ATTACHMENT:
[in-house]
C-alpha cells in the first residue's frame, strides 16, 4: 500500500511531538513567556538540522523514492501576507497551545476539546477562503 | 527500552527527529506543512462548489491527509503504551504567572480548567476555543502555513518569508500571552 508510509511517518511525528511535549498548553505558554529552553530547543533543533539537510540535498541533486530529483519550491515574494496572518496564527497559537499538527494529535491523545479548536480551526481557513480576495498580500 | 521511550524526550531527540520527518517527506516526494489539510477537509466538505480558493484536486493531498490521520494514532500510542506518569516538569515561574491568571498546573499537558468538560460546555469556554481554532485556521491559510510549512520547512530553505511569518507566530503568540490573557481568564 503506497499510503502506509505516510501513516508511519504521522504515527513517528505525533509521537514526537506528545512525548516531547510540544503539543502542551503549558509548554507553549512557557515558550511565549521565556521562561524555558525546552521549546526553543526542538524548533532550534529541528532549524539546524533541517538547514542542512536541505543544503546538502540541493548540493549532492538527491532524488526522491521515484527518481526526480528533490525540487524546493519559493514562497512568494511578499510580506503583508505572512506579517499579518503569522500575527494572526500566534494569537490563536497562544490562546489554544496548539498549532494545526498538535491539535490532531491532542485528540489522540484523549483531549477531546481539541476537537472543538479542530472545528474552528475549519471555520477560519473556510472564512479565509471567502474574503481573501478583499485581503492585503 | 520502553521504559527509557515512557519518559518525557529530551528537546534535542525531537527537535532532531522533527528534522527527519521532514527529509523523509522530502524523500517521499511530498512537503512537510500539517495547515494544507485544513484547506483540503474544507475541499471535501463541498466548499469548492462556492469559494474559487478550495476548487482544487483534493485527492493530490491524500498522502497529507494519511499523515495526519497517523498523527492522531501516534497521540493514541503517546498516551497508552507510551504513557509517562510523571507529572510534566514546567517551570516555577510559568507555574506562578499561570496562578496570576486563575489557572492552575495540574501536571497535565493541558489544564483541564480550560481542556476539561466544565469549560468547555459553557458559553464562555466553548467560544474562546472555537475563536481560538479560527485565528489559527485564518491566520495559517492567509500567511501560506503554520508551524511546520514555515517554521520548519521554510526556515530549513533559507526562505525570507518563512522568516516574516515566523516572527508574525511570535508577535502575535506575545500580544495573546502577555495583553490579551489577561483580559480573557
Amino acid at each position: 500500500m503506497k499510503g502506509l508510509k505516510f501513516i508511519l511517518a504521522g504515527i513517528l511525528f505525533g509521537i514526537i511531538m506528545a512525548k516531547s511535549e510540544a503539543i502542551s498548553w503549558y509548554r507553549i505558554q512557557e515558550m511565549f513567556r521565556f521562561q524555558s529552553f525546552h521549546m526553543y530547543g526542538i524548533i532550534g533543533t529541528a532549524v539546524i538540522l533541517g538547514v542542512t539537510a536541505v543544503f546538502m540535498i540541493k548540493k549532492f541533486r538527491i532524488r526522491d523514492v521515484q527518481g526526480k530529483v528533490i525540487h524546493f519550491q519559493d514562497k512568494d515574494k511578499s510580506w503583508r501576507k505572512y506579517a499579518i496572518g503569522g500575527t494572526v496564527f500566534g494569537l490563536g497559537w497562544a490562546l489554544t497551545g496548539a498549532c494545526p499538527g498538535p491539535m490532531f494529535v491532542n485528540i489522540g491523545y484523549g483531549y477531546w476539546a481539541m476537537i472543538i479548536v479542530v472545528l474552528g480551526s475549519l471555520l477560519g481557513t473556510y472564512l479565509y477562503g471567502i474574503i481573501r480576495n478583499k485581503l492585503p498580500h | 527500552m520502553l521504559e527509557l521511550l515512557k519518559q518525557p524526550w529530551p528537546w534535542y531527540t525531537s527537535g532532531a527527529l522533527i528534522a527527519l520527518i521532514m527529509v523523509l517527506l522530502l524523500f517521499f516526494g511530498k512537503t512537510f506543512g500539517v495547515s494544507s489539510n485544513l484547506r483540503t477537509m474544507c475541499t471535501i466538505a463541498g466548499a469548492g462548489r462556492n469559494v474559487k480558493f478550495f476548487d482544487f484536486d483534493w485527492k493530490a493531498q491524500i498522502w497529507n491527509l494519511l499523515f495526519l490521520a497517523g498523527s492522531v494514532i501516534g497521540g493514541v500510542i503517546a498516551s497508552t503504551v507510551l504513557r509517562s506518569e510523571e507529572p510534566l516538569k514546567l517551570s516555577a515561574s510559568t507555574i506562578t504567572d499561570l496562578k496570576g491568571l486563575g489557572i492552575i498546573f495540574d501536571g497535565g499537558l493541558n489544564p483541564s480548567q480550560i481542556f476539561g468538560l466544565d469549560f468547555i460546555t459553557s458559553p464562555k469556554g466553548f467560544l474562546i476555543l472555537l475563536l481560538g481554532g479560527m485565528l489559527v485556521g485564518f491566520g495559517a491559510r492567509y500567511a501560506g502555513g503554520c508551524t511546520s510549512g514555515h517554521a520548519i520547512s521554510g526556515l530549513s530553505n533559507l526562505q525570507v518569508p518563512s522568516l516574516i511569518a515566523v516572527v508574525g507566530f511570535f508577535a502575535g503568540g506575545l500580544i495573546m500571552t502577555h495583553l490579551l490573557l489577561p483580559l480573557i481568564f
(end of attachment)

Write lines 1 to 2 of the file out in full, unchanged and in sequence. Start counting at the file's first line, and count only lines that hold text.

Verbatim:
[in-house]
C-alpha cells in the first residue's frame, strides 16, 4: 500500500511531538513567556538540522523514492501576507497551545476539546477562503 | 527500552527527529506543512462548489491527509503504551504567572480548567476555543502555513518569508500571552 508510509511517518511525528511535549498548553505558554529552553530547543533543533539537510540535498541533486530529483519550491515574494496572518496564527497559537499538527494529535491523545479548536480551526481557513480576495498580500 | 521511550524526550531527540520527518517527506516526494489539510477537509466538505480558493484536486493531498490521520494514532500510542506518569516538569515561574491568571498546573499537558468538560460546555469556554481554532485556521491559510510549512520547512530553505511569518507566530503568540490573557481568564 503506497499510503502506509505516510501513516508511519504521522504515527513517528505525533509521537514526537506528545512525548516531547510540544503539543502542551503549558509548554507553549512557557515558550511565549521565556521562561524555558525546552521549546526553543526542538524548533532550534529541528532549524539546524533541517538547514542542512536541505543544503546538502540541493548540493549532492538527491532524488526522491521515484527518481526526480528533490525540487524546493519559493514562497512568494511578499510580506503583508505572512506579517499579518503569522500575527494572526500566534494569537490563536497562544490562546489554544496548539498549532494545526498538535491539535490532531491532542485528540489522540484523549483531549477531546481539541476537537472543538479542530472545528474552528475549519471555520477560519473556510472564512479565509471567502474574503481573501478583499485581503492585503 | 520502553521504559527509557515512557519518559518525557529530551528537546534535542525531537527537535532532531522533527528534522527527519521532514527529509523523509522530502524523500517521499511530498512537503512537510500539517495547515494544507485544513484547506483540503474544507475541499471535501463541498466548499469548492462556492469559494474559487478550495476548487482544487483534493485527492493530490491524500498522502497529507494519511499523515495526519497517523498523527492522531501516534497521540493514541503517546498516551497508552507510551504513557509517562510523571507529572510534566514546567517551570516555577510559568507555574506562578499561570496562578496570576486563575489557572492552575495540574501536571497535565493541558489544564483541564480550560481542556476539561466544565469549560468547555459553557458559553464562555466553548467560544474562546472555537475563536481560538479560527485565528489559527485564518491566520495559517492567509500567511501560506503554520508551524511546520514555515517554521520548519521554510526556515530549513533559507526562505525570507518563512522568516516574516515566523516572527508574525511570535508577535502575535506575545500580544495573546502577555495583553490579551489577561483580559480573557